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Finding the spirituality of sustainability
Thursday, Oct. 3, 2013
Campus Ministry has partnered with the Center for Sustainability to create the "Mission Sustainable Challenge," a unique opportunity for the campus community. Every day in October, hundreds of students, faculty, and staff, are contemplating the spiritual components of their sustainability behaviors. Each day features a sustainable topic (water, waste, food, transportation, economic development, or social sustainability), and contains a quote or reading as well as prompts to guide participants in reflection about that day’s topic. The calls for action are modeled after the Catholic Sustainability Toolkit (Pray, Learn, Act, Assess, and Advocate).
Campus Minister Julia Claire Landry came up with the idea for an interactive project that would engage people in discovering a spirituality of sustainability.
“I am inspired by the number of people across campus who are working on sustainability," said Julia Claire. "I wanted to find a way for us to work together to raise awareness about how much is going on, and how much more we can do.”
The Mission Sustainable Challenge aligns perfectly with Campus Ministry’s strategic priority of “Modeling a Spirituality of Sustainability.” The project was developed in the span of a couple of months, using no budget whatsoever, and resulting in new cross-campus partnerships. People from across the University volunteered to be Contributors, each submitting one day’s reading, action, and reflection, or Partners, showing their support for the project.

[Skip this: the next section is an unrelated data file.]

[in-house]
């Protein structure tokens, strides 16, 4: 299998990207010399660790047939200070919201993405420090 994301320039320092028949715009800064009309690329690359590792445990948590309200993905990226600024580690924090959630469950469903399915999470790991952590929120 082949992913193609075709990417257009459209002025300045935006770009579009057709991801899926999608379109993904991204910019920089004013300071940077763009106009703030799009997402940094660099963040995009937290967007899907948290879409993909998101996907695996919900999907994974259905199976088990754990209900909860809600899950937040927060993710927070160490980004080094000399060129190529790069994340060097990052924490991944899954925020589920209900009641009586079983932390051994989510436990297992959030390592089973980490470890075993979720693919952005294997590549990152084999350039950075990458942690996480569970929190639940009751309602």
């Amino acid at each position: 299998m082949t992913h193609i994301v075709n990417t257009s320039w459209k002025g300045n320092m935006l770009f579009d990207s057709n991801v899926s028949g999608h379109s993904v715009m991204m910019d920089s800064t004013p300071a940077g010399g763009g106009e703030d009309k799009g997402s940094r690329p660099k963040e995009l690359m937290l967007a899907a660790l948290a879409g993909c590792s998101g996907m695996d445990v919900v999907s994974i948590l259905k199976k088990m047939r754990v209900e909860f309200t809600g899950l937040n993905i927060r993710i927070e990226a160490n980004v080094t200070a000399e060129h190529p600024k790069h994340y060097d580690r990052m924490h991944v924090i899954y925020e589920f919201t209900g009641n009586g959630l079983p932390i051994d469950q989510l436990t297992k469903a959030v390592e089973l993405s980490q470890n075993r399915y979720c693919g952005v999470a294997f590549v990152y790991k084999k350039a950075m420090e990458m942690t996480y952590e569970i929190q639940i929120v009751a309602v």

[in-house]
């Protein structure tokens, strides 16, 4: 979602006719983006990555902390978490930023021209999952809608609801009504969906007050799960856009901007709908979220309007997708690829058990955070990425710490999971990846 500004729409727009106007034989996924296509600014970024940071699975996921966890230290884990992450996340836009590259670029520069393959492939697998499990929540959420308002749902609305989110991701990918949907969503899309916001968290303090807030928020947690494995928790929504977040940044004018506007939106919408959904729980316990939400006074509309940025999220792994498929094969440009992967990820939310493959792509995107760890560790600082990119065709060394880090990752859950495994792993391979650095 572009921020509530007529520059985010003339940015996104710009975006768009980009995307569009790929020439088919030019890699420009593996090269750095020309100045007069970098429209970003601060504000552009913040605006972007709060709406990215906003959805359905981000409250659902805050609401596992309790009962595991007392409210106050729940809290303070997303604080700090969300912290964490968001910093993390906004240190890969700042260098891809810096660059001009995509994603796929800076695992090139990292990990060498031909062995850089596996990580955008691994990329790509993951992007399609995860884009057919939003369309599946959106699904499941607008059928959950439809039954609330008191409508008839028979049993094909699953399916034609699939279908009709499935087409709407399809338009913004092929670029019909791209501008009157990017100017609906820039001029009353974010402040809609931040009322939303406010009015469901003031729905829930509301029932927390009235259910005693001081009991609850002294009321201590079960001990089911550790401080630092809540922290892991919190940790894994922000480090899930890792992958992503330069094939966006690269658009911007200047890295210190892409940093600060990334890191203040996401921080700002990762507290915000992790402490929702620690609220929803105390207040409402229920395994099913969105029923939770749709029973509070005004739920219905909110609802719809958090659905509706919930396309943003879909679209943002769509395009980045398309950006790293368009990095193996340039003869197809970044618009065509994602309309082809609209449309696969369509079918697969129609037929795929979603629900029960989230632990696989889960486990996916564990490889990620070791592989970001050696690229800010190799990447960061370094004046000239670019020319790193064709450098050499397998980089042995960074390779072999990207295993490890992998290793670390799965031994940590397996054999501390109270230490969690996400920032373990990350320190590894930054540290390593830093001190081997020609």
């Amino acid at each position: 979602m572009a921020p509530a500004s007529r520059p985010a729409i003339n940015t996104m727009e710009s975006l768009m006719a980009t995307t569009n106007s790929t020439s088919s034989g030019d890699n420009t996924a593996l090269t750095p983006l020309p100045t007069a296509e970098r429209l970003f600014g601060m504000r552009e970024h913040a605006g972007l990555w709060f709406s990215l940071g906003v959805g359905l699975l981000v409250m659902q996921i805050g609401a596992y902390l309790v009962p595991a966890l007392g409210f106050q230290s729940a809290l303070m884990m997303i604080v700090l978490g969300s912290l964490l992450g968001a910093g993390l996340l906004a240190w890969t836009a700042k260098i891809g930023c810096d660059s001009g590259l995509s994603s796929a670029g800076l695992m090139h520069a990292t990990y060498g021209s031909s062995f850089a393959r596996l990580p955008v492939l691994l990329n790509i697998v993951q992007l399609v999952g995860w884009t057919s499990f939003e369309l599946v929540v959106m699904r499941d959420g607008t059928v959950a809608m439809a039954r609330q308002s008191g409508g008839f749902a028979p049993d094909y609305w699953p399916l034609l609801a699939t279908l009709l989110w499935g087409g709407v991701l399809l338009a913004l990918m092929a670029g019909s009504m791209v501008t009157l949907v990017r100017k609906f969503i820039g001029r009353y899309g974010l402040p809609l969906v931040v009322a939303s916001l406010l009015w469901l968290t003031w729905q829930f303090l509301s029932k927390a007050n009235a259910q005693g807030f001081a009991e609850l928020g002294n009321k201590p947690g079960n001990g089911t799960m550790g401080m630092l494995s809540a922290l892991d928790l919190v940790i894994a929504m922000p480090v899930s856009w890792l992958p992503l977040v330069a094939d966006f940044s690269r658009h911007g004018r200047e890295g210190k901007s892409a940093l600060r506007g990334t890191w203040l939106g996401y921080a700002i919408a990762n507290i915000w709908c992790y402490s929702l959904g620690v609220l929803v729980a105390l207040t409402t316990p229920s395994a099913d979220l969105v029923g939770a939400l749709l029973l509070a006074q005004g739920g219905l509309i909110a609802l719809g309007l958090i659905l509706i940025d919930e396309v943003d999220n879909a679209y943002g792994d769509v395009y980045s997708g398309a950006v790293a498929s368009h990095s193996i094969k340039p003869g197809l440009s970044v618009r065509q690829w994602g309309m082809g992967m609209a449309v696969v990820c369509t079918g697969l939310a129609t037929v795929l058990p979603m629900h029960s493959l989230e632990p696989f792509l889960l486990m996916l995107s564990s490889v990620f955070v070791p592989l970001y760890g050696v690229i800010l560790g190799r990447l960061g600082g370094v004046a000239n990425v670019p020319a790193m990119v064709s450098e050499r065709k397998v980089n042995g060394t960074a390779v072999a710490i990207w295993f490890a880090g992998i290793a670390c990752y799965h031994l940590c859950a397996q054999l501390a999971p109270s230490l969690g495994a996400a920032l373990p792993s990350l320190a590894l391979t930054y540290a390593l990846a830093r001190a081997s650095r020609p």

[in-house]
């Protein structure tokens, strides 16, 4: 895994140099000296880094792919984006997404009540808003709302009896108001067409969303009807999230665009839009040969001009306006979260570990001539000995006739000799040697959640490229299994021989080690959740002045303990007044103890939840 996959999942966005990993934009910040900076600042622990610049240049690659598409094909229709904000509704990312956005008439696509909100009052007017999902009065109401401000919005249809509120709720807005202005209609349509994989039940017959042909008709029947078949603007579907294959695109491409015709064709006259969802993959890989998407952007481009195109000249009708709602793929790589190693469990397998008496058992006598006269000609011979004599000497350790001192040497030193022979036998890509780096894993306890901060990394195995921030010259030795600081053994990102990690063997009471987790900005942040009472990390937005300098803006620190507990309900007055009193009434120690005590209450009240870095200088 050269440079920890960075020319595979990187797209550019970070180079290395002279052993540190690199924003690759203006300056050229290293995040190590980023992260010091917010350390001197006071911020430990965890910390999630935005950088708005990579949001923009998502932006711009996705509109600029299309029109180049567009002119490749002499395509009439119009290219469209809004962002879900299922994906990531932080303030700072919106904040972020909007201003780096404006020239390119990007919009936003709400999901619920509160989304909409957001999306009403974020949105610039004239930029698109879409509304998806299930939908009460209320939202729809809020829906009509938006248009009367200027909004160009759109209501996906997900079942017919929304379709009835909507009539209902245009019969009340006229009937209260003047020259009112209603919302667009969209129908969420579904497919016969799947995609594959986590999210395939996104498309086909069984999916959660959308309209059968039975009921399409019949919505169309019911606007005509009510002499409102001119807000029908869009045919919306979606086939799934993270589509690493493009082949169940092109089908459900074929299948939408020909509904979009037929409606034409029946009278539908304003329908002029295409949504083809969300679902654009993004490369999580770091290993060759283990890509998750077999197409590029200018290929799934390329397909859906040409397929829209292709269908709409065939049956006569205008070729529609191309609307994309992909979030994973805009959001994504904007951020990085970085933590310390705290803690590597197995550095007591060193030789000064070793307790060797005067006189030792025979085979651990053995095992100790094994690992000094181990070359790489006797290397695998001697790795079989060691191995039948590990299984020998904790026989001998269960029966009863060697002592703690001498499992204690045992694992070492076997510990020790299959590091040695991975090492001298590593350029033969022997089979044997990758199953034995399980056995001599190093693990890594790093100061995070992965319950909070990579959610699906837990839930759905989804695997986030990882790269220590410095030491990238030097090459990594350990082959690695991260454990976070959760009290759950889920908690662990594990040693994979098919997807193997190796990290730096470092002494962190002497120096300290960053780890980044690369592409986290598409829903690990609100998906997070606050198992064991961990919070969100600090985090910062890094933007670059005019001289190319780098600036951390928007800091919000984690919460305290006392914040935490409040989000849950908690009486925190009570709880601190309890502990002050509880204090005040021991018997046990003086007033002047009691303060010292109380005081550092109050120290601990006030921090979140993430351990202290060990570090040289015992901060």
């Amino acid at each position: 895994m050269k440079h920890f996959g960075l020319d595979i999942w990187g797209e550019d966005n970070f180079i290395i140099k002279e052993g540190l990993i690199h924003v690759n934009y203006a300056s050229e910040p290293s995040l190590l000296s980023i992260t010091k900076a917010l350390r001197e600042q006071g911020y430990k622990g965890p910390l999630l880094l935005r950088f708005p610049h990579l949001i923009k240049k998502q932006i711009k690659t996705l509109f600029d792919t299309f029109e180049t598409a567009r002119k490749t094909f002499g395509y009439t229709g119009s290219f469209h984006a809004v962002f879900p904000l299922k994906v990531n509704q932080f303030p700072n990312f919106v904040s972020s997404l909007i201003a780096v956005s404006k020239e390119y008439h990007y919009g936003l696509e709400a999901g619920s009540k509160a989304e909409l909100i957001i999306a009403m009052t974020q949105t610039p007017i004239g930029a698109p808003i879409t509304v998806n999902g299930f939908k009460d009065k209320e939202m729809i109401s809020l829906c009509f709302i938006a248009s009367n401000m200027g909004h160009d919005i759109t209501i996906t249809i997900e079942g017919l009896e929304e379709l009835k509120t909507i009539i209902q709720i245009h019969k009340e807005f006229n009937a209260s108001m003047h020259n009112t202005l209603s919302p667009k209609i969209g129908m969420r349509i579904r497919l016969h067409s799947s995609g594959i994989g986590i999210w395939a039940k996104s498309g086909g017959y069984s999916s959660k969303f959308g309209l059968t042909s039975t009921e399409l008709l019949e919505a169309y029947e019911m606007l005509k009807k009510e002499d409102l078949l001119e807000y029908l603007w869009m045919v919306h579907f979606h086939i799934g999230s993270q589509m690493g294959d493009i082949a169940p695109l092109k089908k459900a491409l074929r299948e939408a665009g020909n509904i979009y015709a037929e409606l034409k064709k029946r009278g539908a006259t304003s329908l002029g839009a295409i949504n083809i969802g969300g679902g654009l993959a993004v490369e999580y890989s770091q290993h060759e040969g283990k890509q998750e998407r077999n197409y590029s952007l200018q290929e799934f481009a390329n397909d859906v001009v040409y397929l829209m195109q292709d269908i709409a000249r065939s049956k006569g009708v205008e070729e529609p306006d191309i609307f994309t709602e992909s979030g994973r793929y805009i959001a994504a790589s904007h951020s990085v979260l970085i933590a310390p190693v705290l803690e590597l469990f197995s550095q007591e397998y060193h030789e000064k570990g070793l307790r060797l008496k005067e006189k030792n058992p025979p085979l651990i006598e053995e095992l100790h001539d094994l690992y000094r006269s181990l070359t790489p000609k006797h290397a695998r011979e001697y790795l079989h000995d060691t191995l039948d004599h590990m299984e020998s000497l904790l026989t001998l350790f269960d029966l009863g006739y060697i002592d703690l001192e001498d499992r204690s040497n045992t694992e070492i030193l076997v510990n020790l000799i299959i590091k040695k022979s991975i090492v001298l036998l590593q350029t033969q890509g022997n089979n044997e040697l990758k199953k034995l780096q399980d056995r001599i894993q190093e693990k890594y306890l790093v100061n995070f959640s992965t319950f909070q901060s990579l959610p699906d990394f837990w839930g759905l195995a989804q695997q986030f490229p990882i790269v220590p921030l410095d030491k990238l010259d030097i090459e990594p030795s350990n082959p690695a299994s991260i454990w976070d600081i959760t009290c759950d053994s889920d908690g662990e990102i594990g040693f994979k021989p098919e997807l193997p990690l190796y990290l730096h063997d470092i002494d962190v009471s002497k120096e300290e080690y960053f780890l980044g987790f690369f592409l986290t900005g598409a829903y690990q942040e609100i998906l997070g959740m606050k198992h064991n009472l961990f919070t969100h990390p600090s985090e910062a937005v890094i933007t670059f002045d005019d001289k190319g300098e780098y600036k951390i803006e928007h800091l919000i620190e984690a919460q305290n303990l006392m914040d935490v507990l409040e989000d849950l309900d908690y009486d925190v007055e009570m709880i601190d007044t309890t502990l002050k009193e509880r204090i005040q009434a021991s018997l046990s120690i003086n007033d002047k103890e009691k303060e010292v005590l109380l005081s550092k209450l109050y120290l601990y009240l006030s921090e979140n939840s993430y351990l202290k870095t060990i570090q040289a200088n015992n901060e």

It’s called a Challenge because it asks us to step out of our routines to stop and reflect on WHY we are engaging in sustainable behaviors.
The most challenging day for Julia Claire? “I think the most challenging day for me will be October 9th, a day that explores economics and social justice. It invites participants to really examine their finances, and put themselves in others’ situations. Being more intentional with my fiscal resources will likely confront me more than any of the other days.”
The Mission Sustainable Challenge is what we make of it. It’s as simple as signing up to receive a daily text message, or as involved as attending an event to engage in a discussion about the day’s topics. Either way, it’s a new, dynamic way to engage in spirituality, and judging by the number of participants, it’s working.